He came to the audience's attention when he played the role of the lovable Walter in Nora Ephron's movie 'Sleepless in Seattle' starring Meg Ryan and Tom Hanks. He received further recognition as Nicole Kidman's husband who was college dean in 'Malice', and soon went for his even bigger break as the co-lead in 'While You Were Sleeping' (1995) starring Sandra Bullock. Both Bullock and Pullman were critically praised for their roles in the movie, and Bullock went on to receive the Golden Globe Award for Best Actress – Motion Picture Comedy or Musical for her role as Lucy.
However, Pullman's most noted role was yet to hit the screen. In what would be become the biggest blockbuster hit of the decade internationally, director Roland Emmerich and writer Dean Devlin gave the American audience just the reason why they should be proud of America in the 1996 movie 'Independence Day'.
While the movie helped fix Will Smith's space as one of the most inventive action stars of the decade, it made Pullman America's favorite President. In the most well-received scene of the movie which is based in Area 51, Pullman who played the role of President Thomas J. Whitmore gave the speech which probably everyone wants to hear from their President. Clad in a jacket, with a mic in his hand, and the other hand resting on his waist, Pullman was the precise embodiment of what a true leader would look like. In fact, his delivery of the speech was so appropriate for the role that he played, that former President Bill Clinton's speechwriting director Michael Waldman exclaimed during a roundtable discussion in 2016, "I wrote a book that was a collection of great presidential speeches, and if in fact the world had been invaded by aliens, this speech would have made the collection."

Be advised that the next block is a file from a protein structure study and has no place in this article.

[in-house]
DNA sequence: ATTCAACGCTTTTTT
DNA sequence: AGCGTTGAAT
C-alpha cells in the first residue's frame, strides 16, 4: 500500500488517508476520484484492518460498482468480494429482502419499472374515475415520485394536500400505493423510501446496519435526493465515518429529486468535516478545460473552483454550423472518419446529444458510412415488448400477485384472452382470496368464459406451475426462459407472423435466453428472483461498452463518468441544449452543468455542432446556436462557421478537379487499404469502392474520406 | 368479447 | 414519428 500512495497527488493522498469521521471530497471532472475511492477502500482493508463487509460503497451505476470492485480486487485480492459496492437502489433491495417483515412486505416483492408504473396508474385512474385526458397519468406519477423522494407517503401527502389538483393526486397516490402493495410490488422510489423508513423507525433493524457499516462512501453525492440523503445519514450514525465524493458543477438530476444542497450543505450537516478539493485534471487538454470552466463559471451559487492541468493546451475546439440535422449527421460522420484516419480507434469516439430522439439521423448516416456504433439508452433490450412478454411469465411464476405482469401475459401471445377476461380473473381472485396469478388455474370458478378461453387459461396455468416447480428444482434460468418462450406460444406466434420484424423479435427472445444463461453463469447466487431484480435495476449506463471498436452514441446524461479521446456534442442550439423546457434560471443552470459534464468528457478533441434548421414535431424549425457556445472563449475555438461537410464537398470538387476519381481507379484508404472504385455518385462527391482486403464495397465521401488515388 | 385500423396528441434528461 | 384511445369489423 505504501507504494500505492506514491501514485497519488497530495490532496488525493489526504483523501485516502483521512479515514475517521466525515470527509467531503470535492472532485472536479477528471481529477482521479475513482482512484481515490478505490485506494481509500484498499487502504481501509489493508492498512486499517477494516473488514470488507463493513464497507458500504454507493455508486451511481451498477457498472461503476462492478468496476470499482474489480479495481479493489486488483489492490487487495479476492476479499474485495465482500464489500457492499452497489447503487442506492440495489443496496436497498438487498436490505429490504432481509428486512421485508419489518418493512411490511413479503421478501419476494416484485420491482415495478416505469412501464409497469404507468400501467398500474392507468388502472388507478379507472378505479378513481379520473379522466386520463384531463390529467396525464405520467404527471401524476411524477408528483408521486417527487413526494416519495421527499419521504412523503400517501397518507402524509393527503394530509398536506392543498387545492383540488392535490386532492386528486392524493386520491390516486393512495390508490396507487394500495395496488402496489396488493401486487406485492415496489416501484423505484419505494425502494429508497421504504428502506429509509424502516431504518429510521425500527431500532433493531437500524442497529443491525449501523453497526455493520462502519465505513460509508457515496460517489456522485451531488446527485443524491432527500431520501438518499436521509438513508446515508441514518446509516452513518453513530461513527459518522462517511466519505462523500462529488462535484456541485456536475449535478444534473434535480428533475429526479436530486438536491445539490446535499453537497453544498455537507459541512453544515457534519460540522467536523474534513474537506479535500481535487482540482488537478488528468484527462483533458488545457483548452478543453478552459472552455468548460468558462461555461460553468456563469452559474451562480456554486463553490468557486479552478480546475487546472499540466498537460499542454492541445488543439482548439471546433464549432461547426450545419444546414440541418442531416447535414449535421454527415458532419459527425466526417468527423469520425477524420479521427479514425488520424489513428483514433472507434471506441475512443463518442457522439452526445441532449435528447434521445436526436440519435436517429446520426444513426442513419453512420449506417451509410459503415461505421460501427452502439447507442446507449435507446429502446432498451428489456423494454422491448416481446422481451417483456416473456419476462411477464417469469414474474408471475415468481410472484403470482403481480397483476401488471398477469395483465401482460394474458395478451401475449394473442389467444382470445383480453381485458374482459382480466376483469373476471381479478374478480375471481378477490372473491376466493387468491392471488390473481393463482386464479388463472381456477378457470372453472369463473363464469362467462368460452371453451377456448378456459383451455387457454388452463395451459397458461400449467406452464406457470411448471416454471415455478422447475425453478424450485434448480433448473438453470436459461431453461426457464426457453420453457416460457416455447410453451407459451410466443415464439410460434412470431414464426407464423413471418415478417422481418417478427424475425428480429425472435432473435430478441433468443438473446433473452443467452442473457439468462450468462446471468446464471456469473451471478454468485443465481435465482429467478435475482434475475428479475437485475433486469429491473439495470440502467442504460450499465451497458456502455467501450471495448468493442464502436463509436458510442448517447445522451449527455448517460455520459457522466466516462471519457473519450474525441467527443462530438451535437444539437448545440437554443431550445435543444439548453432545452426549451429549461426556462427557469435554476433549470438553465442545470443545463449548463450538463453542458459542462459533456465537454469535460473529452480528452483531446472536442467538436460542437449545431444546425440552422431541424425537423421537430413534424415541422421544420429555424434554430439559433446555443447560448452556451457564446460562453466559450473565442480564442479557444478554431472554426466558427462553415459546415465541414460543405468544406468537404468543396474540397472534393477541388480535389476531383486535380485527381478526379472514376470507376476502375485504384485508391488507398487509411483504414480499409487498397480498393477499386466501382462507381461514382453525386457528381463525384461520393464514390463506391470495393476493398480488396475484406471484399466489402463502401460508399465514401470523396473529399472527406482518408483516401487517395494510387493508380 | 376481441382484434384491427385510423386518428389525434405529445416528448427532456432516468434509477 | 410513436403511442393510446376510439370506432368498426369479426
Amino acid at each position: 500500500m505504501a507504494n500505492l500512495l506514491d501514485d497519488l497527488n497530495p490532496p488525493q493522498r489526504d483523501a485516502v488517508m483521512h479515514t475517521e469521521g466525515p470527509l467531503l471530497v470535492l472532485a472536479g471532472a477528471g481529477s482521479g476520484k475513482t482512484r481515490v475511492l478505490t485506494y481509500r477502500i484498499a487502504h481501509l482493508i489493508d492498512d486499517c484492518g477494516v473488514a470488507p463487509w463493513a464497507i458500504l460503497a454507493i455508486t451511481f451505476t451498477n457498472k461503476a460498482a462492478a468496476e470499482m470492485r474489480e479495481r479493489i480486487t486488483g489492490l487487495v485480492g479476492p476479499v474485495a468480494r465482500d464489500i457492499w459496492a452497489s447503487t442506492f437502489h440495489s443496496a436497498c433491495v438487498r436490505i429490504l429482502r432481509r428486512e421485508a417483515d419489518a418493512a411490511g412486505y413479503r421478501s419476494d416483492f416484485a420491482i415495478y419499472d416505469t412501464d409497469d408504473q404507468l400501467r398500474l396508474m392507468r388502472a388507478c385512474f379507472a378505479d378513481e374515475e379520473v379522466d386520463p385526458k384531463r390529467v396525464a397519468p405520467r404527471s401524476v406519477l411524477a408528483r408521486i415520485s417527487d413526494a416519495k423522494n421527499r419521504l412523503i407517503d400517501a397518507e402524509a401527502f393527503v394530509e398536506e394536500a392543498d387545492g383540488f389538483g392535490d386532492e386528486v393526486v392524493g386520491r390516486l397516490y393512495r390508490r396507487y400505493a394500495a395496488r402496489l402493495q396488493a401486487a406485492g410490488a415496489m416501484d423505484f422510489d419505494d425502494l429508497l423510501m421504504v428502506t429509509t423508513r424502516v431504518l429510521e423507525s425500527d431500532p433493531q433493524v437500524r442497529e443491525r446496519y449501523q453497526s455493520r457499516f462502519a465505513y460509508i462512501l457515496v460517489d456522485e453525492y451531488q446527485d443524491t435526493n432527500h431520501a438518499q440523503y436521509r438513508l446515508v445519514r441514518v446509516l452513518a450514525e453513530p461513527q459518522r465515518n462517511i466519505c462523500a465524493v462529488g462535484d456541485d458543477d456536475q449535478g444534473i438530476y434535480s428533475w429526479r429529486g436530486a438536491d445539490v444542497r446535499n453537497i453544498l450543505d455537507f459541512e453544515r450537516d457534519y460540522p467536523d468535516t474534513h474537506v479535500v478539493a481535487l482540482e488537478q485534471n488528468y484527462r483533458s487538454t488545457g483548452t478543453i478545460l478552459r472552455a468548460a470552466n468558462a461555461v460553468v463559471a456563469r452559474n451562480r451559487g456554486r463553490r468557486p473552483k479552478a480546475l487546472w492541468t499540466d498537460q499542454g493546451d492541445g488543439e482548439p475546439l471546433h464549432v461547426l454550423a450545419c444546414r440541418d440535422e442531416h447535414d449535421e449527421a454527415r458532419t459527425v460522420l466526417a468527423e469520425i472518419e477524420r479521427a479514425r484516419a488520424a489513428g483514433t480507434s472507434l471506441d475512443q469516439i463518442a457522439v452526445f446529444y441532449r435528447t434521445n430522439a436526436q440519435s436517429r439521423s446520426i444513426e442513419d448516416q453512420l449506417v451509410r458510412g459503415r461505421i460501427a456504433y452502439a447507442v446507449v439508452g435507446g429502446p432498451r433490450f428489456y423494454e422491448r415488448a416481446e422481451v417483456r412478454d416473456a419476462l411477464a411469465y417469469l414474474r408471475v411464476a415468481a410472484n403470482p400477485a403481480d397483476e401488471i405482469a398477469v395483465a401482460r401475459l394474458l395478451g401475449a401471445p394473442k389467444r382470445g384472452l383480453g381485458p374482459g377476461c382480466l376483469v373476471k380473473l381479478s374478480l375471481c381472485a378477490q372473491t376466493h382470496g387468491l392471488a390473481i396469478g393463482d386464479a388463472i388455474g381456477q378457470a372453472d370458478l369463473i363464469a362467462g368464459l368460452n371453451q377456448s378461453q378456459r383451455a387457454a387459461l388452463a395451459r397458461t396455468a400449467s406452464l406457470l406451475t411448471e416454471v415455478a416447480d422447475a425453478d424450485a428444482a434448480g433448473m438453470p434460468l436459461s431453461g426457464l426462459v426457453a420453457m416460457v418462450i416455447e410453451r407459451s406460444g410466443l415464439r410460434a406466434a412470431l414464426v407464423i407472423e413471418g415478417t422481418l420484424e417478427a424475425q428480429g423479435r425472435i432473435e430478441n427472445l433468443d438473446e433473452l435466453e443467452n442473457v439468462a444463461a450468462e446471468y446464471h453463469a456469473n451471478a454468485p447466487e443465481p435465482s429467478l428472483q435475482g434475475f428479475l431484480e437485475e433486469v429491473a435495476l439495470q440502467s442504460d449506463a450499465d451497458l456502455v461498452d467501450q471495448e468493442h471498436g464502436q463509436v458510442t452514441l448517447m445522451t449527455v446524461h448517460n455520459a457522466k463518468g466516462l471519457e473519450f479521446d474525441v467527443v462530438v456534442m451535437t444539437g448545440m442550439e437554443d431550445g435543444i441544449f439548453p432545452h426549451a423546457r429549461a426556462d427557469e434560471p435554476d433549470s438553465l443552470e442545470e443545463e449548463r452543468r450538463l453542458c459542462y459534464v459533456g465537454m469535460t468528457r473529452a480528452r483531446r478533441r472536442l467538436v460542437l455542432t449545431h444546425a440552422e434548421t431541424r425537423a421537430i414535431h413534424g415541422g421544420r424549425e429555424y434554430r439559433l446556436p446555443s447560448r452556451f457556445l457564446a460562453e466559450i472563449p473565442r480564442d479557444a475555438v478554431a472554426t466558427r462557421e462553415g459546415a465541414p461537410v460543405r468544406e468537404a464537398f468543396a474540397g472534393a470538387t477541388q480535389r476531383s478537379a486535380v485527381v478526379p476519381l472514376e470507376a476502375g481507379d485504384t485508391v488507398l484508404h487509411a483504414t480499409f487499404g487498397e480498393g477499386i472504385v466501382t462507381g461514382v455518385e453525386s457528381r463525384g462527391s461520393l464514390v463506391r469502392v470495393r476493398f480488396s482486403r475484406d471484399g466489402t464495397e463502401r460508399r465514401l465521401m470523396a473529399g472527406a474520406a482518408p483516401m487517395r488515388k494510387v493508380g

Apparently, the speech was written in just five minutes and was not supposed to make it to the final cut. Thankfully, it did. After all, an entire generation felt the goosebumps and probably even stood up in honor when the President exclaimed, "Today we celebrate our Independence Day!" The credit certainly goes to Pullman whose face never had a mark of overenthusiasm while delivering the speech. As the decade turned once again, the new millennium saw Pullman experimenting with his acting skills as he matched and mixed his roles in several arthouse comedies like 'Igby Goes Down' (2002). He further pushed himself to try out his luck in the horror movie 'The Curse' (2004), and the drama 'Phoebe in Wonderland' (2009). He was also mistaken for another veteran actor Bill Paxton with who he had worked in a movie in 1990 called 'Brain Dead'.
Pullman, however, kept his ties with the stage and the theatre intact. He married dancer Tamara Hurwitz in 1987 with whom he had three children, and was also seen in the Broadway production 'Oleanna', the 2009 drama on sexual harassment directed by David Mamet. As admirable as his acting has always been, Pullman's role in the 2017 thriller series 'The Sinner' is something to watch out for. As his role has been innovated on screen, it was majorly in Pullman's hands to deliver the character who has been projected as a rather drab man in the novel.
His squinting eye and a twisted smile never give away the actual failure of Harry Ambrose's life, but it certainly holds him up as a genius detective who does not take his cases for granted. Pullman will be returning to carry out his role as the detective in 'The Sinner' Season 2. It will be interesting to find how the detective who actually empathizies with the criminal mind digs deeper into a young boy's mind who killed his parents in cold blood.